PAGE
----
What Happens When You Read Only What’s on Your Phone

The other day I issued a tweet that contained a link to a PDF copy of one of my articles. That prompted the following reply from someone I didn’t know: “A pdf? Too hard to read on my phone. Pass.”

I replied in a way that suggested that I though the sender one of the contingent who regard it as their god-given right to have all information, now, for free, and on their terms. The sender, turn, replied in way that suggested that he thought I’m an uptight jerk.

We closed out our exchange in a more congenial way, but I was left with what I know is an unoriginal thought: what if we read only what makes its way to our phones?

Consider the article in question. (It’s here. But remember—it’s a PDF!) It’s not Einstein’s theory of relativity, but it’s not a piece of fluff either. I’m not sure that anyone who reads it in the snatched moments that are the hallmark of phone reading—waiting in the dentists office, waiting for the train—is going to grasp the nuances.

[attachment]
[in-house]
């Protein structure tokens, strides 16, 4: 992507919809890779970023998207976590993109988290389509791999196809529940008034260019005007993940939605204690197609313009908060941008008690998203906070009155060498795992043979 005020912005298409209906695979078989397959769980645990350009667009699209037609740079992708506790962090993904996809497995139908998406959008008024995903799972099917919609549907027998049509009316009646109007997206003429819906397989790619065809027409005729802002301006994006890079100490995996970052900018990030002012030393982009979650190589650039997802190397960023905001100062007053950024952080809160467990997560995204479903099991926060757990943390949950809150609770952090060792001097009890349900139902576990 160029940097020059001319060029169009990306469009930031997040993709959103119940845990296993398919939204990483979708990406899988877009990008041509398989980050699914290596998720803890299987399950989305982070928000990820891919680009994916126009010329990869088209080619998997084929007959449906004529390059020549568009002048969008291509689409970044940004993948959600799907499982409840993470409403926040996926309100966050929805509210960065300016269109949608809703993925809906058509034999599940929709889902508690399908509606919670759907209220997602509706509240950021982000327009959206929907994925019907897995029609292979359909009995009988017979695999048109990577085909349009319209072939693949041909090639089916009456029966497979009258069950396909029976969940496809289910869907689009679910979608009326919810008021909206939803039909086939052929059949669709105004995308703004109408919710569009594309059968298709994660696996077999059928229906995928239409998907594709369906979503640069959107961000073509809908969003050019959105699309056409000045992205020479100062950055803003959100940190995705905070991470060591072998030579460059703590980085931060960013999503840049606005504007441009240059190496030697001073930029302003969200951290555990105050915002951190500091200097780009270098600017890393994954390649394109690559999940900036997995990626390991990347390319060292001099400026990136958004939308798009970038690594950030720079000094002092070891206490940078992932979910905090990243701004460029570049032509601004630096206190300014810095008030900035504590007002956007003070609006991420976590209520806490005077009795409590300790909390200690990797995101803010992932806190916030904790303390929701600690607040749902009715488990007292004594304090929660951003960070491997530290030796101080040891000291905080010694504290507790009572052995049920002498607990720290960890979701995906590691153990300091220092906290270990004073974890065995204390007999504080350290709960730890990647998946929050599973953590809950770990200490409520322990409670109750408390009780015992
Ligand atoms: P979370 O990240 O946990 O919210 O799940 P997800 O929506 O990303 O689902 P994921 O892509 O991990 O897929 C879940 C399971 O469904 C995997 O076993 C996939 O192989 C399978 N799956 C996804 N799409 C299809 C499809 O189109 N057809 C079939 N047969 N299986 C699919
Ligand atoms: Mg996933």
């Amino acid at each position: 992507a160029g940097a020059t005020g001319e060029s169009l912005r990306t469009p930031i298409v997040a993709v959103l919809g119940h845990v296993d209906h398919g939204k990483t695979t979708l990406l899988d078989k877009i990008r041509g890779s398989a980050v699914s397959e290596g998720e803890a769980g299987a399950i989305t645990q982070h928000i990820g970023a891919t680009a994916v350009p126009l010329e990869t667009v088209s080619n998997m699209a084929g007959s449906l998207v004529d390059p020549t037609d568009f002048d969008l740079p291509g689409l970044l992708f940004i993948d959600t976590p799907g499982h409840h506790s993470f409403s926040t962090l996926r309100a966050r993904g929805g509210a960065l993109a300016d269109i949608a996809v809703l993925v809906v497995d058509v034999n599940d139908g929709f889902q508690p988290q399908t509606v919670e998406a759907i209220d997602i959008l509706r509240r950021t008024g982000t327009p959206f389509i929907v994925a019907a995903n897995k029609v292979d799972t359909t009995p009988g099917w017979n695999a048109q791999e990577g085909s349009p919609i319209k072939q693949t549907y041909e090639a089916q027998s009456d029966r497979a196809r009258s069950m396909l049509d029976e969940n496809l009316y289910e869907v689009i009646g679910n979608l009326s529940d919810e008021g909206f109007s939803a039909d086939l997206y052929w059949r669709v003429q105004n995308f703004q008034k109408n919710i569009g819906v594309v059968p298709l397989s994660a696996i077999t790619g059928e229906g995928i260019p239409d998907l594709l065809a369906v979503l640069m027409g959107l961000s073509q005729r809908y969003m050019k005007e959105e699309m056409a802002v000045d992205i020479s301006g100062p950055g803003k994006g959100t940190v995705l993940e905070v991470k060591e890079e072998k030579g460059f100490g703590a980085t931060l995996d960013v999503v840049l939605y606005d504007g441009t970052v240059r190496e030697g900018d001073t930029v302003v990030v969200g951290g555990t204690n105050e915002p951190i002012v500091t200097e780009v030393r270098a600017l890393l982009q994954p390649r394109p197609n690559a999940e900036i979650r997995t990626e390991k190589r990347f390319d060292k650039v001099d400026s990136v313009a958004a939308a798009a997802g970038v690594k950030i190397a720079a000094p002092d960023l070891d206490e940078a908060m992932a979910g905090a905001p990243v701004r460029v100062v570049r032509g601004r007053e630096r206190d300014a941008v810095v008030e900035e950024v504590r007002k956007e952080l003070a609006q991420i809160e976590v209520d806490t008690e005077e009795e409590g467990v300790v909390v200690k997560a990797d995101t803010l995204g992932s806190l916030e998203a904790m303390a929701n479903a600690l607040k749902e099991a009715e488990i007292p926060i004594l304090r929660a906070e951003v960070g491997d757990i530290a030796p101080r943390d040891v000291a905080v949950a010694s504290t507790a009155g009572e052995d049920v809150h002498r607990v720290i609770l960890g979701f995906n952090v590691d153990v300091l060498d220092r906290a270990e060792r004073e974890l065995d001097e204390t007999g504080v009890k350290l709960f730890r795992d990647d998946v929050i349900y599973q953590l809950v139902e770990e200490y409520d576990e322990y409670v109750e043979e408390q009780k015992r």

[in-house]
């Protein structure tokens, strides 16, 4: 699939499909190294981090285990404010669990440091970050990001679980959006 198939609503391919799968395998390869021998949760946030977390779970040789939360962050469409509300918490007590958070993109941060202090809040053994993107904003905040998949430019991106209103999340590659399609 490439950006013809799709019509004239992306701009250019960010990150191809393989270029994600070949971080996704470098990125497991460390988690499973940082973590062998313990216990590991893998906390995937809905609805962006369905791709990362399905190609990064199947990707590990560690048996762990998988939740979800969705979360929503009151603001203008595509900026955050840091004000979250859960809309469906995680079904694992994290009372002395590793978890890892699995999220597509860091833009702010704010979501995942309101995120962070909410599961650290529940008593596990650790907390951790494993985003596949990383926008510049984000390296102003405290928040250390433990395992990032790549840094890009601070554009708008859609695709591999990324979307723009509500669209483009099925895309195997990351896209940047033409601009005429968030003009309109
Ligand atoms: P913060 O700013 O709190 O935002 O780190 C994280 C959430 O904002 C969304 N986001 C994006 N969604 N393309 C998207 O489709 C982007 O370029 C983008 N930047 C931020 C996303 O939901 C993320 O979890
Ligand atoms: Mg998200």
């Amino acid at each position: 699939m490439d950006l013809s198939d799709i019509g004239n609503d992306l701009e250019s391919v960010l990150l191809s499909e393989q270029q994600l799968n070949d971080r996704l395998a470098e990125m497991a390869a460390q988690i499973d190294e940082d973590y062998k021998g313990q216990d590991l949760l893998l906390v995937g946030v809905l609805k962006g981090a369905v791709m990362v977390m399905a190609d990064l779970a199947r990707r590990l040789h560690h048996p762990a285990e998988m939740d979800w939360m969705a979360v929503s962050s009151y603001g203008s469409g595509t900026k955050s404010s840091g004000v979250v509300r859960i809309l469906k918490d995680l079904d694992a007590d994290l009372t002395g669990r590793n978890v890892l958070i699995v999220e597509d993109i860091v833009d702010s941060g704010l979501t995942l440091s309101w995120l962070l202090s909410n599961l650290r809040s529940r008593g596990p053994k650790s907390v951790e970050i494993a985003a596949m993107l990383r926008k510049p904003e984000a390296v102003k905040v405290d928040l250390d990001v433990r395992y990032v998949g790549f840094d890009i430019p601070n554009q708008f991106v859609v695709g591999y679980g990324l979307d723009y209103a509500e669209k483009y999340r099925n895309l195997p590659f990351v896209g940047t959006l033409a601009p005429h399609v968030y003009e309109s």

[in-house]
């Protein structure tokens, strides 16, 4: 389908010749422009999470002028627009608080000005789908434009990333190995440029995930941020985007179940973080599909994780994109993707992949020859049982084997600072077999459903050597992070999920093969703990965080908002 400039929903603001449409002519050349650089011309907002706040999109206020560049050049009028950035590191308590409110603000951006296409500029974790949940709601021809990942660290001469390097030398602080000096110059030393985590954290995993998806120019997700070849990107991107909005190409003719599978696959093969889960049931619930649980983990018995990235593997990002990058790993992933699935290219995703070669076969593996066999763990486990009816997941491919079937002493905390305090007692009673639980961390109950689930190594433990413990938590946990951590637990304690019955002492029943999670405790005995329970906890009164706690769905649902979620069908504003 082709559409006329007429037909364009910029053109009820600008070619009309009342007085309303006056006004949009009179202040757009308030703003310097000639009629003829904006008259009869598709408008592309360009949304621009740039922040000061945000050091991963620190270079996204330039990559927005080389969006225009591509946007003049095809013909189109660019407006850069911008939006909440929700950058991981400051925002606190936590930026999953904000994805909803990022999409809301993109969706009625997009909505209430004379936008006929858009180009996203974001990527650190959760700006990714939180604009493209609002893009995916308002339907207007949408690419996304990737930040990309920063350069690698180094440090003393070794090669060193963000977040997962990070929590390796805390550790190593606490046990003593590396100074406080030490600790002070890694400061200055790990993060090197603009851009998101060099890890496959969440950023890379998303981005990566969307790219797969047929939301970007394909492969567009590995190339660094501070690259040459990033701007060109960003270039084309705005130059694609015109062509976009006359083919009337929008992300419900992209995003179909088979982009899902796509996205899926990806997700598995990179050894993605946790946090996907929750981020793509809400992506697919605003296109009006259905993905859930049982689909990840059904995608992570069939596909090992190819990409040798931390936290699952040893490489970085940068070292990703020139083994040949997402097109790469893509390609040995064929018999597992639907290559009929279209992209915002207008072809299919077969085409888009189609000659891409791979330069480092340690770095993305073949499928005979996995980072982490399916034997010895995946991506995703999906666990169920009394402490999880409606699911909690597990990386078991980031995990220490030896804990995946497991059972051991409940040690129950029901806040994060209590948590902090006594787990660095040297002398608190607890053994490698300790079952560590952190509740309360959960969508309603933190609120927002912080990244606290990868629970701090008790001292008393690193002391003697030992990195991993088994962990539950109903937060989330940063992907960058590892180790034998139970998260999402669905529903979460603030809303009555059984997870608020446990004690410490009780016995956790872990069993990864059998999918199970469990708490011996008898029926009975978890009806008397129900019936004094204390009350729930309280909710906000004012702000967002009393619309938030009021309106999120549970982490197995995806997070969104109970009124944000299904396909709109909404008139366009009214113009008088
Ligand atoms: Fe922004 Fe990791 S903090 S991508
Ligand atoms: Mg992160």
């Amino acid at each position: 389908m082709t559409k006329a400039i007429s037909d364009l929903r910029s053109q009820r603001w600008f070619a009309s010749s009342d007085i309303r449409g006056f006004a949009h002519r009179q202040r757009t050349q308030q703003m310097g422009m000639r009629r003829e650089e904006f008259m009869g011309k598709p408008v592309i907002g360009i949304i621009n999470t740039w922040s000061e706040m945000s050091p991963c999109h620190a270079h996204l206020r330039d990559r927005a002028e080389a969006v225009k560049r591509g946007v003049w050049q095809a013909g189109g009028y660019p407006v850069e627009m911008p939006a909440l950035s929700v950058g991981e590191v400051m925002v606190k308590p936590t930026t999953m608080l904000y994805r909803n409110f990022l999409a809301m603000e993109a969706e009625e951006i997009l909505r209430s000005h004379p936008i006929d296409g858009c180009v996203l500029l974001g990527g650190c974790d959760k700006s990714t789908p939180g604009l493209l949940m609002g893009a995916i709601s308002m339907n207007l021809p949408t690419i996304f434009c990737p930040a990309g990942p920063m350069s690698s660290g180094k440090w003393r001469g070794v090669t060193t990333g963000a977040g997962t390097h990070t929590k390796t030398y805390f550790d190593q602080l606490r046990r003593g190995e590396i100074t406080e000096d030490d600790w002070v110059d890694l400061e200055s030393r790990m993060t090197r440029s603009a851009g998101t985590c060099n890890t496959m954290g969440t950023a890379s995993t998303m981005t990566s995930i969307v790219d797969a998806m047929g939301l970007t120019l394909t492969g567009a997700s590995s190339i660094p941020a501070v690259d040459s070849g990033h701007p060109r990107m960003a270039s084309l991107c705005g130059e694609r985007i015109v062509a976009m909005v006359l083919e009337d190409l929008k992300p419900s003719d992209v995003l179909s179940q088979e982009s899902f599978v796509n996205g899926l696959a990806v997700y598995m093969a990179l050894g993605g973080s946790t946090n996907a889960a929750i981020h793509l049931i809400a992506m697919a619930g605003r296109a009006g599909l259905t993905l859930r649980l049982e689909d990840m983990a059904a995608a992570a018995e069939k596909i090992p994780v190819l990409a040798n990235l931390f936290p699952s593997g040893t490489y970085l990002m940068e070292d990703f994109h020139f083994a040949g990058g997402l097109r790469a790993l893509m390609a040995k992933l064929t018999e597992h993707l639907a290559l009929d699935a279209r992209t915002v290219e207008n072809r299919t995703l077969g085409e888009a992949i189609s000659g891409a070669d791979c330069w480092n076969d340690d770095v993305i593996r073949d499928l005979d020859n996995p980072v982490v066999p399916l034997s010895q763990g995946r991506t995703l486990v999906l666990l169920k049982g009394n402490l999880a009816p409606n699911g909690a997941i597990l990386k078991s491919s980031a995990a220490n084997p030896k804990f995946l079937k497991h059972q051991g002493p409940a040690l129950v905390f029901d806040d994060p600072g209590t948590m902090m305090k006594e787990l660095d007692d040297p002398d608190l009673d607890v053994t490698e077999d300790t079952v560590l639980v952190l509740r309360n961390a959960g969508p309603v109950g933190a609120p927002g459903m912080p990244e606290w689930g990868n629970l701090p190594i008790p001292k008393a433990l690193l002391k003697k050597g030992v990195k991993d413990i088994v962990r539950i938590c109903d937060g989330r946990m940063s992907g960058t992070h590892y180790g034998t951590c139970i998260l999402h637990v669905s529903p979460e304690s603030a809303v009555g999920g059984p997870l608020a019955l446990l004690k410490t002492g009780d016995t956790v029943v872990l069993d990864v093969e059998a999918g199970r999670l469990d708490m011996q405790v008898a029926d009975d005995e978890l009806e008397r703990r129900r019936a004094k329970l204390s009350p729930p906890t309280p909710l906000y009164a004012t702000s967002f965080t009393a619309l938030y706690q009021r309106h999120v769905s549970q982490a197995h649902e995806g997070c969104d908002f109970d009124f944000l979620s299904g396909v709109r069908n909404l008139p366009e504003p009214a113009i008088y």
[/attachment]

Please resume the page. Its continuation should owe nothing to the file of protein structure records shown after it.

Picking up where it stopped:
And even if you find yourself with your phone and oodles of time for reading, the screen size would likely limit your attention.

So at at a time when distractions risk atomizing our attention span, like dandelion seeds drifting in the wind, I wonder whether our increasing reliance on our phones risks limiting what we read and limiting our comprehension.

About the author

Ken Adams is the leading authority on how to say clearly whatever you want to say in a contract. He’s author of A Manual of Style for Contract Drafting, and he offers online and in-person training around the world. He’s also chief content officer of LegalSifter, Inc., a company that combines artificial intelligence and expertise to assist with review of contracts.